Strategic intelligence in Latin America

Better borrowing

Investors and lenders ponder ESG measures but reporting remains a challenge.

Impact, sustainable development goals, stakeholder capitalism, Environmental, Social, and Corporate Governance (ESG) are now commonplace in the lexicon of institutional investors and governments alike.

The growing prevalence of climate-related disasters and the COVID-19 pandemic have further sharpened attention on the need for sustainable development. Many countries in Latin America are now looking to fund their needs for climate adaptation and economic recovery with debt, and investor appetite is strong.

In September 2020, Mexico became the first country in the world to issue a Sovereign Sustainable Development Goal (SDG) Bond of approximately USD 50 million. Bolivia is now seeking to follow suit and the United Nations Development Programme is helping with the structuring. While not specifically linked to the Sustainable Development Goals, Chile has placed green bonds totalling USD 6 billion.

A Peru based asset manager sees great potential for ESG-based investing in Latin America to make a real difference, “Governance was the first element to prioritised by investors and governments in Latin America in the wake of wide-reaching corruption scandals. Environmental concerns are now increasingly being addressed with reference in particular to deforestation, the energy transition and the climate crisis. Finally, the pandemic has highlighted inadequacies in many countries’ education and healthcare services and has made the call for socially conscious investment even louder.”

In terms of bank financing, we are starting to see instruments that have pricing or incentives linked to ESG compliance, performance or improvements as validated by an external expert agent. Santander has led the local and regional market in recent years, participating in almost all pioneering green financing initiatives in Latin America, such as the first issuance of a green bond in Chile (by CMPC), Brazil and Argentina, as well as the first ESG loan in Chile (to Acciona) and Mexico.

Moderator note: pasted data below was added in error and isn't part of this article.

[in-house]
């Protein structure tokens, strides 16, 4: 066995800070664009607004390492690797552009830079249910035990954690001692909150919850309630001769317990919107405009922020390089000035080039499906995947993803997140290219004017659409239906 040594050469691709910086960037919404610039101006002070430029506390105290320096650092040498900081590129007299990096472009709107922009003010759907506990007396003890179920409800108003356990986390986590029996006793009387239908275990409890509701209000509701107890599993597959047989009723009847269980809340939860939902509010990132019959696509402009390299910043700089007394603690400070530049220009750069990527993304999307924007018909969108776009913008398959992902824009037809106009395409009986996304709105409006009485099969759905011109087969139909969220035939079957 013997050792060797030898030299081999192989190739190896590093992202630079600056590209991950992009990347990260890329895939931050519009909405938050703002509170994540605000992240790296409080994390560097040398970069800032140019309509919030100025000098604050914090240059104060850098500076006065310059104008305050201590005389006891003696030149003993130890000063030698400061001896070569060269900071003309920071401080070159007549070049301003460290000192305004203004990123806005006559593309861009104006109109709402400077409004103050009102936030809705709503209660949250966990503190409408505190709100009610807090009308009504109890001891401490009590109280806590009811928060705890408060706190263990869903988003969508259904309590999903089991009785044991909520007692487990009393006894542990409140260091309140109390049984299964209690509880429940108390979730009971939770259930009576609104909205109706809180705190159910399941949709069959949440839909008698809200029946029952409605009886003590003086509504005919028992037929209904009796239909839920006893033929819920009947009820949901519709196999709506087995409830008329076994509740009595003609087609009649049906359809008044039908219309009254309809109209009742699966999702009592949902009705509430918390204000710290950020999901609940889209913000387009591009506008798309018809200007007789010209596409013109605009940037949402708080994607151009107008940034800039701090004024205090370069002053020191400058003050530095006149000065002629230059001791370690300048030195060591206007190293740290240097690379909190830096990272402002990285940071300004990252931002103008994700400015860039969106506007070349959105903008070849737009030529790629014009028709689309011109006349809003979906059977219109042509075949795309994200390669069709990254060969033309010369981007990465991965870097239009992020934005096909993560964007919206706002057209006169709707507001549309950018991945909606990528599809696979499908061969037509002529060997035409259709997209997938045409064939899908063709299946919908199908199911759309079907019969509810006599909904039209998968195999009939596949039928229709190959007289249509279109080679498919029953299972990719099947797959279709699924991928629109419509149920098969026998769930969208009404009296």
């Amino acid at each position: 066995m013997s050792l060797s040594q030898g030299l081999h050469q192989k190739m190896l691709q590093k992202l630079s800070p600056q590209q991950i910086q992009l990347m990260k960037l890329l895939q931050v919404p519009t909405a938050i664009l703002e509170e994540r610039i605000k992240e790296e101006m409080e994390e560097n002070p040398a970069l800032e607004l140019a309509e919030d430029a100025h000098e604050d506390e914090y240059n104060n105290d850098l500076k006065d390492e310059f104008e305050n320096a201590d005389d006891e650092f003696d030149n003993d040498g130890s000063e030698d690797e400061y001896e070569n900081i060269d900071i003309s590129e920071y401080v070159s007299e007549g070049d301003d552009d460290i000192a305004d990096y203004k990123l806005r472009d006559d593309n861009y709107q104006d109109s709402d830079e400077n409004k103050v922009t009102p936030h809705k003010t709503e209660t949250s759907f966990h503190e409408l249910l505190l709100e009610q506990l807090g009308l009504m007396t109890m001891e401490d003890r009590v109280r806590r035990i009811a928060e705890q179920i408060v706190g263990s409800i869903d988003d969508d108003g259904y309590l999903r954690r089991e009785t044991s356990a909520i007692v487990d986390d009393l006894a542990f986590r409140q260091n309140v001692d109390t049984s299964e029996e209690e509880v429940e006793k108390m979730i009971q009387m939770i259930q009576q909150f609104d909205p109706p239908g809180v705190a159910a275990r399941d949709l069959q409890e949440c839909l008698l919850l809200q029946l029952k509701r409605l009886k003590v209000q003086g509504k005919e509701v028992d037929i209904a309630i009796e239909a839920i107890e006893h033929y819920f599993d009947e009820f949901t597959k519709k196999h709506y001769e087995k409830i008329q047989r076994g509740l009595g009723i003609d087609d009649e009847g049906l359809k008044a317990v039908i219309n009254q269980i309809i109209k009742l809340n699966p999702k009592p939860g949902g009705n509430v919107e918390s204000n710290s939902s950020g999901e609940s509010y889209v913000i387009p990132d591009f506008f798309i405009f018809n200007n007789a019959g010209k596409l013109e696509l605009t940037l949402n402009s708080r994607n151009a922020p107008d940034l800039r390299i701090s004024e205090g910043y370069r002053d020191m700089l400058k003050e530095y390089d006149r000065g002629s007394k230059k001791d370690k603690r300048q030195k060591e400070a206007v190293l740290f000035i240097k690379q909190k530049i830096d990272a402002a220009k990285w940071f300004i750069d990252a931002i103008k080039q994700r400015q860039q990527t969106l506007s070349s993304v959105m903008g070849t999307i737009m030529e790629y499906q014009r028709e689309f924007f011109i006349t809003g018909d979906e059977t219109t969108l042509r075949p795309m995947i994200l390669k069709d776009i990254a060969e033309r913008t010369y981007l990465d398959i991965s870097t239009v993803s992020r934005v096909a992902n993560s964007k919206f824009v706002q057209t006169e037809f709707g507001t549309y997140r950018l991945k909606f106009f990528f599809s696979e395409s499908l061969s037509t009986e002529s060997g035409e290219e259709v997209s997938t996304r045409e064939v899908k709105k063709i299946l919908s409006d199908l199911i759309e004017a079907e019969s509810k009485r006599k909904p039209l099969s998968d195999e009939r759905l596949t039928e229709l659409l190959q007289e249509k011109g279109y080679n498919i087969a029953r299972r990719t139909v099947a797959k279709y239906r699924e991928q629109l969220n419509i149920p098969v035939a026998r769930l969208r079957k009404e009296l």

Latin America has plenty of opportunities for institutional investors to allocate capital to ESG-linked investments but there are two significant challenges: firstly, the reliability of the impact measurement as sustainability regulation is not yet defined and secondly, the willingness of companies and shareholders to incorporate ESG standards given the cost they represent.

The Peruvian asset manager admits, “Monitoring is a challenge, most companies still see it as a cost rather than a tangible benefit. It is important in some sectors though, for example having organic and fair trade certifications allows agricultural companies to access customers who pay more. Fast-moving consumer goods are also looking to boost their brand equity by being certified as B-Corps: a company externally assessed to have a positive impact on its workers, community, environment and customers.”

“Monitoring is a challenge, most companies still see it as a cost rather than a tangible benefit.”

Asset manager, Peru

The problem is that most sustainability measurement is self-reporting, as an investor in Latin America agriculture comments, “Yes, organic and fair trade certifications are helpful but there is still work to do as most of ESG is self-reporting. In agribusiness, one problem is the level of informal workers and underpaid suppliers. There are certifiers for that but there are still problems of veracity, it is hard to control everything.”

“Any way you look at it, ESG has arrived globally—especially in the investor community—and cannot be ignored locally or regionally by any company.”

CEO, risk advisory firm, Latin America

The CEO of a risk advisory firm operating across Latin America gave us a general view from his client-base, “Latin America, like anywhere else, has companies that care about ESG issues and others that don’t. It’s important to understand what lens you are looking at ESG through: are you an investor or asset manager, or are you the company’s board and c-suite overseeing and implementing an ESG strategy? Any way you look at it, ESG has arrived globally—especially in the investor community—and cannot be ignored locally or regionally by any company.”

We fully expect that this awareness among investors and governments will drive a change in the region’s economy and financial markets, as we see more companies adopting best practices on sustainability and more investors and governments signing up to global standards and initiatives.

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